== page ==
What was the most fun you’ve had at work?
I can answer this in two ways. The first is when I take a field trip to record something. The second involves conversations I’ve had with people I’m in the trenches with. It’s the 19th day straight on a dub stage and someone starts a conversation that leads to strange and hilarious places. There’s a lot of super-smart and downright interesting people in this business. If I were to make a Top 10 list of the times that I’ve laughed the hardest in my life, at least four of them would have been on a dub stage.
Jobwise, what do you hope to be doing five years from now?
Honestly, exactly what I’m doing now.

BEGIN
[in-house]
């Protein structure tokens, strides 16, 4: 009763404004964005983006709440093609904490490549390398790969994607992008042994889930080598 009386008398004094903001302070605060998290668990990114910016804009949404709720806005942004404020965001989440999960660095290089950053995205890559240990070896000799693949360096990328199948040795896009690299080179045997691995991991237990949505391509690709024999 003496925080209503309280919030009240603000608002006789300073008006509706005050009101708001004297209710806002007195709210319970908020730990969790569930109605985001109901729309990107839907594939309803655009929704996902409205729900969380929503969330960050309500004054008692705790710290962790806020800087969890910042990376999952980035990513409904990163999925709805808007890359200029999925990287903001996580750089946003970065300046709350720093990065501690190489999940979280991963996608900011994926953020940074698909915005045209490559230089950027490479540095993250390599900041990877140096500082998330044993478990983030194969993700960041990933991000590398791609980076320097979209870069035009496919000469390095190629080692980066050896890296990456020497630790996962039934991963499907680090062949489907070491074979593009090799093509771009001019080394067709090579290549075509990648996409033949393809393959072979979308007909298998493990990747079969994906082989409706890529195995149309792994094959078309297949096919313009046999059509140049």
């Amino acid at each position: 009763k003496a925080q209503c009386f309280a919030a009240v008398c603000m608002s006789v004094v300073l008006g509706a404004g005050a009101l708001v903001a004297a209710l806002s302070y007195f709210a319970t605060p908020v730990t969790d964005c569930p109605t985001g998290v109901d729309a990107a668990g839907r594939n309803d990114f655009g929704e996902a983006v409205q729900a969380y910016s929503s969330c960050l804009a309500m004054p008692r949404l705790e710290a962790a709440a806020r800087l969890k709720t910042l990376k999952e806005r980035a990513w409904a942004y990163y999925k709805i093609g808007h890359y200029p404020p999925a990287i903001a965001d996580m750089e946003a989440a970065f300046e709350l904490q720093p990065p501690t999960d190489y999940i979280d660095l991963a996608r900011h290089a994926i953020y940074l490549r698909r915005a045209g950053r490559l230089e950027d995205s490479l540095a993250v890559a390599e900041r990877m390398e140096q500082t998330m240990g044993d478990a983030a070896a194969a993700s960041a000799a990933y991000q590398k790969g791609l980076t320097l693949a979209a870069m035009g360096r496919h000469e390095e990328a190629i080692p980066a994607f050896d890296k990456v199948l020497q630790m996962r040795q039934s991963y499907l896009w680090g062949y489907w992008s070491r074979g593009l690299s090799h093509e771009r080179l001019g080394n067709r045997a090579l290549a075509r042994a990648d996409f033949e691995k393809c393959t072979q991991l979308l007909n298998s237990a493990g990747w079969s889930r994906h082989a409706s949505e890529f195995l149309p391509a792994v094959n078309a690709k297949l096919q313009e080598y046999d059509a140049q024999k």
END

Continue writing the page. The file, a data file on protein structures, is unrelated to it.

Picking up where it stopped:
What are your outside activities, hobbies, passions?
Playing and listening to music, yoga, and helping steer my 13-year-old son in the right direction.
Favorite movie(s)? Why?
“Top Gun” is partially why I’m in film sound. It was the first movie I rented when my parents got the new stereo Hi-Fi VCR. “Ferris Bueller’s Day Off” is an ‘80s comedy that used sound NOT like a comedy. I studied the mix of this one many, many times. “The Hunt for Red October” is my favorite movie ever. My dream is to work on a submarine movie sometime in my career. The sound job on “Master and Commander” makes me sweat in my seat every time. “Toy Story 2” is an amazing example of filmmakers who understand how sound can vastly augment a story. Every part of this movie is genuinely inspired. In my opinion, it’s Pixar’s greatest movie, if only because it recognized animation once and for all as a true bastion of original storytelling and filmmaking.
Favorite TV program(s)? Why?